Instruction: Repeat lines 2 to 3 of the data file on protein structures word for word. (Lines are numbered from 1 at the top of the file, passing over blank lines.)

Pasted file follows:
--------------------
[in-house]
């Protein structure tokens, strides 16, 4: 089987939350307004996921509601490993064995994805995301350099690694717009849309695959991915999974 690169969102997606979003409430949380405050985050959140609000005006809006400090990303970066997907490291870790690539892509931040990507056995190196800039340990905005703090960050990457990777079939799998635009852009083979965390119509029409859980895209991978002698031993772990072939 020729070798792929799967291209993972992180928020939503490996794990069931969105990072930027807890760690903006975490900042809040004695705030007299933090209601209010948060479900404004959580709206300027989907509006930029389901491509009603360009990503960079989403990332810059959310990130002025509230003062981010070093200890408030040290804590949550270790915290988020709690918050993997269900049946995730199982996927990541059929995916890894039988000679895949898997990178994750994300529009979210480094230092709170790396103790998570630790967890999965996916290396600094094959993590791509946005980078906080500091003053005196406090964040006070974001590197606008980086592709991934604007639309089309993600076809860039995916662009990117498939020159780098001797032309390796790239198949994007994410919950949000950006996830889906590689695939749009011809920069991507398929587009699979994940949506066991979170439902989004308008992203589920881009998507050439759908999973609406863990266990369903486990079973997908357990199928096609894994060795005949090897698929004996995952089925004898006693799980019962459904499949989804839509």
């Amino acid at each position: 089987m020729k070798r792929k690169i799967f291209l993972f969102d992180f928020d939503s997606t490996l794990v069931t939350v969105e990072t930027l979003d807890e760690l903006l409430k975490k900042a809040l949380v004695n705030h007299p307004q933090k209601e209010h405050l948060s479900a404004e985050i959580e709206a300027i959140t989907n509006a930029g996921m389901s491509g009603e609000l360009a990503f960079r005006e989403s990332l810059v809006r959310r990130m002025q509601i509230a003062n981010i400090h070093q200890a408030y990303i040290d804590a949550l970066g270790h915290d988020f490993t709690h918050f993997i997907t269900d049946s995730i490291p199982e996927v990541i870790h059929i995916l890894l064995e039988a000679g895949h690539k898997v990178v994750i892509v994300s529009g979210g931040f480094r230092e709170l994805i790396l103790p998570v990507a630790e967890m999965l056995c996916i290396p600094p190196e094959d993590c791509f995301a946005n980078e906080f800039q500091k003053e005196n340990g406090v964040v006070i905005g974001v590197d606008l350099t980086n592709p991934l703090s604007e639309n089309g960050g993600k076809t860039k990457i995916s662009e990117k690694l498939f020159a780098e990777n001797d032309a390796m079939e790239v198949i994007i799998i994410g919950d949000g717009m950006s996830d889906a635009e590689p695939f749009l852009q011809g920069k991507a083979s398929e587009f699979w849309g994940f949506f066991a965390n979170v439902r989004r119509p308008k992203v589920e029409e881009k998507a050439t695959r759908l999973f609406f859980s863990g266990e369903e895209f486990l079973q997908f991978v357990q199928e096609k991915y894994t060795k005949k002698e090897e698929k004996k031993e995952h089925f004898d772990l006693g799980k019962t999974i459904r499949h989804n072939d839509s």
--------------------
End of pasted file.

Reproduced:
């Protein structure tokens, strides 16, 4: 089987939350307004996921509601490993064995994805995301350099690694717009849309695959991915999974 690169969102997606979003409430949380405050985050959140609000005006809006400090990303970066997907490291870790690539892509931040990507056995190196800039340990905005703090960050990457990777079939799998635009852009083979965390119509029409859980895209991978002698031993772990072939 020729070798792929799967291209993972992180928020939503490996794990069931969105990072930027807890760690903006975490900042809040004695705030007299933090209601209010948060479900404004959580709206300027989907509006930029389901491509009603360009990503960079989403990332810059959310990130002025509230003062981010070093200890408030040290804590949550270790915290988020709690918050993997269900049946995730199982996927990541059929995916890894039988000679895949898997990178994750994300529009979210480094230092709170790396103790998570630790967890999965996916290396600094094959993590791509946005980078906080500091003053005196406090964040006070974001590197606008980086592709991934604007639309089309993600076809860039995916662009990117498939020159780098001797032309390796790239198949994007994410919950949000950006996830889906590689695939749009011809920069991507398929587009699979994940949506066991979170439902989004308008992203589920881009998507050439759908999973609406863990266990369903486990079973997908357990199928096609894994060795005949090897698929004996995952089925004898006693799980019962459904499949989804839509």
């Amino acid at each position: 089987m020729k070798r792929k690169i799967f291209l993972f969102d992180f928020d939503s997606t490996l794990v069931t939350v969105e990072t930027l979003d807890e760690l903006l409430k975490k900042a809040l949380v004695n705030h007299p307004q933090k209601e209010h405050l948060s479900a404004e985050i959580e709206a300027i959140t989907n509006a930029g996921m389901s491509g009603e609000l360009a990503f960079r005006e989403s990332l810059v809006r959310r990130m002025q509601i509230a003062n981010i400090h070093q200890a408030y990303i040290d804590a949550l970066g270790h915290d988020f490993t709690h918050f993997i997907t269900d049946s995730i490291p199982e996927v990541i870790h059929i995916l890894l064995e039988a000679g895949h690539k898997v990178v994750i892509v994300s529009g979210g931040f480094r230092e709170l994805i790396l103790p998570v990507a630790e967890m999965l056995c996916i290396p600094p190196e094959d993590c791509f995301a946005n980078e906080f800039q500091k003053e005196n340990g406090v964040v006070i905005g974001v590197d606008l350099t980086n592709p991934l703090s604007e639309n089309g960050g993600k076809t860039k990457i995916s662009e990117k690694l498939f020159a780098e990777n001797d032309a390796m079939e790239v198949i994007i799998i994410g919950d949000g717009m950006s996830d889906a635009e590689p695939f749009l852009q011809g920069k991507a083979s398929e587009f699979w849309g994940f949506f066991a965390n979170v439902r989004r119509p308008k992203v589920e029409e881009k998507a050439t695959r759908l999973f609406f859980s863990g266990e369903e895209f486990l079973q997908f991978v357990q199928e096609k991915y894994t060795k005949k002698e090897e698929k004996k031993e995952h089925f004898d772990l006693g799980k019962t999974i459904r499949h989804n072939d839509s």